“People look for organic or eco-friendly clothing and are a lot more conscious of where their products are coming from, too,” Postill said. “But in general, anything bright, with a fun, cute print on it, sells and is always popular.”

The company’s heart and squirrel prints are big crowd pleasers this year, she added.

Leather Leads
Bright prints and fun designs are not the only things catching the eyes of this season’s consumer. Leather and cotton are popular in natural apparel aisles because of their practicality and durability, manufacturers reported.

“Leather lasts longer than other materials; it’s practical,” said Gaby Gotzens, owner and designer of Collection Gabriella in Chrysostome, Quebec, Canada.

U.S.-sourced leather is a favorite material for her company’s hand-made, large-breed- focused collars and accessories. The company recently released Martingale collars made of wide, soft leather and real bone, horn and glass pieces, according to Gotzens. The company also makes sweaters with wooden buttons and 100 percent cotton yarn.

Leather dog collar with natural accents
Hand-made leather collars impart a classy look, especially when embellished with other natural materials. Photo Courtesy of Collection Gabriella
“There is so much out there, but I think everybody wants something stylish and practical,” Gotzens stated. “You have to combine these things.”

While some of Around the Collar’s leashes, collars and harnesses incorporate hemp, leather is the cornerstone material because of its durability, function and popularity, said Sharon Romero, creative director at the Holbrook, N.Y., company.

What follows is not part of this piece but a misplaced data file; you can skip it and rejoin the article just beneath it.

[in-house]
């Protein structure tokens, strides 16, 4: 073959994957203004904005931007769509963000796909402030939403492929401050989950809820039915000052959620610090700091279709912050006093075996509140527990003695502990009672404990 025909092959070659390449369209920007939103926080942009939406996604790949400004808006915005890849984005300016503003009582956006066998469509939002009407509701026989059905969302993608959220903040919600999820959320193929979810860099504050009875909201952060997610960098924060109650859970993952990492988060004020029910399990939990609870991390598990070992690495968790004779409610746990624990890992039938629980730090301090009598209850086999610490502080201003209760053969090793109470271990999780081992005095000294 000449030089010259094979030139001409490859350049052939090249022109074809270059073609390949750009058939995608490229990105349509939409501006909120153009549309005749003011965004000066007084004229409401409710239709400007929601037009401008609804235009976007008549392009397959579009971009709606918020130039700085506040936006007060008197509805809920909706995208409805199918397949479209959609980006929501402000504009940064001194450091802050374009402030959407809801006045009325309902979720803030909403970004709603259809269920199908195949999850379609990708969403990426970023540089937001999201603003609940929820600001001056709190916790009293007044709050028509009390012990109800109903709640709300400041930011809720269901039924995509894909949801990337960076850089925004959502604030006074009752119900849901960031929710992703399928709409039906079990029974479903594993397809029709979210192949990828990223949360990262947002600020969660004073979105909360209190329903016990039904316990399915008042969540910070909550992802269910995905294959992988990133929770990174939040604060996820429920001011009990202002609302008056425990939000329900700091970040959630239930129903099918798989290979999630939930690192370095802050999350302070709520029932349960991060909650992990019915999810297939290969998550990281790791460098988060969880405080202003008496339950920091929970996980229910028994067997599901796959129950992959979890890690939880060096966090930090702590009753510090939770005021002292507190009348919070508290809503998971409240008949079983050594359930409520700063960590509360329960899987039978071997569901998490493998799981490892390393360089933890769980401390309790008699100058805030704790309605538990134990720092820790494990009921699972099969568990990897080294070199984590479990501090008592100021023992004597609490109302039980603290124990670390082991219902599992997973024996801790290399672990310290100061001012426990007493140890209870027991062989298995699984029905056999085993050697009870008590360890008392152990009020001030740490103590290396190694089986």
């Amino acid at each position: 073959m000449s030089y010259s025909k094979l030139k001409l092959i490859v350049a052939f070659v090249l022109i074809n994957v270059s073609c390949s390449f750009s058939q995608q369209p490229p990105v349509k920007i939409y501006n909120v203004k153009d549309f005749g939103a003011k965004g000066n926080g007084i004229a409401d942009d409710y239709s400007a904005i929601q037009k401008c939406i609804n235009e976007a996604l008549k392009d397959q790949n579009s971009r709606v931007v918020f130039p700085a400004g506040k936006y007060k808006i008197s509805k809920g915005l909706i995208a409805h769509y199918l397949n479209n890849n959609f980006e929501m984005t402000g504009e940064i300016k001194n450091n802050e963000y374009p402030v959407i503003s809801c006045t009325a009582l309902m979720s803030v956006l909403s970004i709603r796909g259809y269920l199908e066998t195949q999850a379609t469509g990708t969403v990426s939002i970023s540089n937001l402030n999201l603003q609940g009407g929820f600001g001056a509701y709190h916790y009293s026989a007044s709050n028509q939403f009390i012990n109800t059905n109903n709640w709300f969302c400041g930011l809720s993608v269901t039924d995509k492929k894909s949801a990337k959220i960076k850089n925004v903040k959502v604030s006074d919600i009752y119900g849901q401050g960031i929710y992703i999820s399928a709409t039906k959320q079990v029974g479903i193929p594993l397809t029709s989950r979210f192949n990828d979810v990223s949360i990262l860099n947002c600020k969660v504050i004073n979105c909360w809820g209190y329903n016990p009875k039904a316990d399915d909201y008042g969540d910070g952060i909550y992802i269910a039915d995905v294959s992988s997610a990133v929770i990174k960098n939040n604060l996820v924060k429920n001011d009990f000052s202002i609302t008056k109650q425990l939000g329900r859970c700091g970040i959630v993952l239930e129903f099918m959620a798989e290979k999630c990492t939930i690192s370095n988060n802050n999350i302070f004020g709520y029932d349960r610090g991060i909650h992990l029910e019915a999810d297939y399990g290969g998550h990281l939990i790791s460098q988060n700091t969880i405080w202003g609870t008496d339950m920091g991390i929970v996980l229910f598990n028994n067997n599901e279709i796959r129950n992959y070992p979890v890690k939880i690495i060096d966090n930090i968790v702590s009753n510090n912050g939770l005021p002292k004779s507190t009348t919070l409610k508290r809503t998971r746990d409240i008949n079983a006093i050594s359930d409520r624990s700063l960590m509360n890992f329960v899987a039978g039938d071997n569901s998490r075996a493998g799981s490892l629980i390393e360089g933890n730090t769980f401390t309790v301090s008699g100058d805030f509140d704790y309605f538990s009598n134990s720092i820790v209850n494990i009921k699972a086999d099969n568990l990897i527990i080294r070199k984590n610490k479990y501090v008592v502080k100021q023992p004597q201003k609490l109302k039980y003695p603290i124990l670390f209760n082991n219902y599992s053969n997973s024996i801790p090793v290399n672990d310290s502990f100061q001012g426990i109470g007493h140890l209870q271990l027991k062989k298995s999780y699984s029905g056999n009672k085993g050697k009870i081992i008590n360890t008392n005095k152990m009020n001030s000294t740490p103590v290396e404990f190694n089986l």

“Leather appeals to people,” Romero said.

The Riley collection is one of the company’s latest additions and includes all-leather pieces featuring hand-painted flowers and details. Snakeskin collars and harnesses were added to the 2012 collection.

Even though the quality and design of an apparel item are important to customers, a growing number of them are paying attention to a company’s social responsibility and where a product is sourced or made, according to industry participants.

“Some people don’t care, but to others it’s a big deal,” Romero said. “They want to know where the product is made and what it’s made of.”

In response, manufacturers are making their corporate actions and manufacturing processes more transparent to appeal to the marketplace, and retailers are passing the information to the consumer. Last year, after bringing its manufacturing processes back to the U.S., Pawz Dog Boots LLC began selling 100 percent natural rubber, biodegradable booties.

“Whether all customers notice or not, there are always quality issues when manufacturing anything, and we felt we would have better control moving it closer to us,” said Michael Friedland, president of the New York company.

Savidge, of Olive Green Dog, reported greater consumer demand for information about what a product is, where it comes from and what it’s made of.

“The key trend is being completely candid about everything so people have clear expectations about what they’re getting,” she said. “People get leery about the word ‘natural.’ What it comes down to is what’s best for the pet.”